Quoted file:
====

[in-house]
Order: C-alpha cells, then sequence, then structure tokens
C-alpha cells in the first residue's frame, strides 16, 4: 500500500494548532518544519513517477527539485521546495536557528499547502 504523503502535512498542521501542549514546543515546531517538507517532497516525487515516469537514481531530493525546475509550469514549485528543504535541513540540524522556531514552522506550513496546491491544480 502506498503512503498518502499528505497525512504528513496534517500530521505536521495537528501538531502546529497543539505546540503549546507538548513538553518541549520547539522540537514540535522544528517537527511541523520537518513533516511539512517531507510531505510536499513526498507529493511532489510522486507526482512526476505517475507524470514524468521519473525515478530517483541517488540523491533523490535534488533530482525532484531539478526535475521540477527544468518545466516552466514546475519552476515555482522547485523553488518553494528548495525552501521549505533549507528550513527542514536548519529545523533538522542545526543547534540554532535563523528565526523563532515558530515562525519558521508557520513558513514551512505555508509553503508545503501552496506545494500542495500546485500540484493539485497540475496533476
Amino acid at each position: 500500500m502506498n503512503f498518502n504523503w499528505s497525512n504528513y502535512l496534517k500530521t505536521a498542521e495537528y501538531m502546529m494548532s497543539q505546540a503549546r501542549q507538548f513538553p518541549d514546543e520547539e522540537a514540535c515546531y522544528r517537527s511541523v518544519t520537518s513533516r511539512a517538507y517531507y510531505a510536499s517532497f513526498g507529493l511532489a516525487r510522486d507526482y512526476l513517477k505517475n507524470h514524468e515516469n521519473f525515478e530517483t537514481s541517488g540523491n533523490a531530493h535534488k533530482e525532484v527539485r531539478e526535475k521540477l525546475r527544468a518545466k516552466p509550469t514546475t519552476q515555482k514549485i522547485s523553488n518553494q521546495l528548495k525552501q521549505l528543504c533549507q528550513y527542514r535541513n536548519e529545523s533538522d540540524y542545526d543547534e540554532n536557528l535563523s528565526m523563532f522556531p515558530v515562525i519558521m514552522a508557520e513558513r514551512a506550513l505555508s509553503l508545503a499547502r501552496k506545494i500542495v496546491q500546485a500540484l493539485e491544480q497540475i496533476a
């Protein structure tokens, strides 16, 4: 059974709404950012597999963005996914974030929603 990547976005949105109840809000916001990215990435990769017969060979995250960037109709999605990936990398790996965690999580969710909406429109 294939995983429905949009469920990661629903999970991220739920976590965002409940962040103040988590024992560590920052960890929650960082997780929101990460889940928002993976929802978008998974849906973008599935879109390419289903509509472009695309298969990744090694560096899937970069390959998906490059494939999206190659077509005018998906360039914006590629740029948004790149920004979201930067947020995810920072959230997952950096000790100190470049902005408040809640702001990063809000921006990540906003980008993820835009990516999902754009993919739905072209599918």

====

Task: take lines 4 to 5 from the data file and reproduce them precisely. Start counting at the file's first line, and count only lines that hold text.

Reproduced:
Amino acid at each position: 500500500m502506498n503512503f498518502n504523503w499528505s497525512n504528513y502535512l496534517k500530521t505536521a498542521e495537528y501538531m502546529m494548532s497543539q505546540a503549546r501542549q507538548f513538553p518541549d514546543e520547539e522540537a514540535c515546531y522544528r517537527s511541523v518544519t520537518s513533516r511539512a517538507y517531507y510531505a510536499s517532497f513526498g507529493l511532489a516525487r510522486d507526482y512526476l513517477k505517475n507524470h514524468e515516469n521519473f525515478e530517483t537514481s541517488g540523491n533523490a531530493h535534488k533530482e525532484v527539485r531539478e526535475k521540477l525546475r527544468a518545466k516552466p509550469t514546475t519552476q515555482k514549485i522547485s523553488n518553494q521546495l528548495k525552501q521549505l528543504c533549507q528550513y527542514r535541513n536548519e529545523s533538522d540540524y542545526d543547534e540554532n536557528l535563523s528565526m523563532f522556531p515558530v515562525i519558521m514552522a508557520e513558513r514551512a506550513l505555508s509553503l508545503a499547502r501552496k506545494i500542495v496546491q500546485a500540484l493539485e491544480q497540475i496533476a
């Protein structure tokens, strides 16, 4: 059974709404950012597999963005996914974030929603 990547976005949105109840809000916001990215990435990769017969060979995250960037109709999605990936990398790996965690999580969710909406429109 294939995983429905949009469920990661629903999970991220739920976590965002409940962040103040988590024992560590920052960890929650960082997780929101990460889940928002993976929802978008998974849906973008599935879109390419289903509509472009695309298969990744090694560096899937970069390959998906490059494939999206190659077509005018998906360039914006590629740029948004790149920004979201930067947020995810920072959230997952950096000790100190470049902005408040809640702001990063809000921006990540906003980008993820835009990516999902754009993919739905072209599918």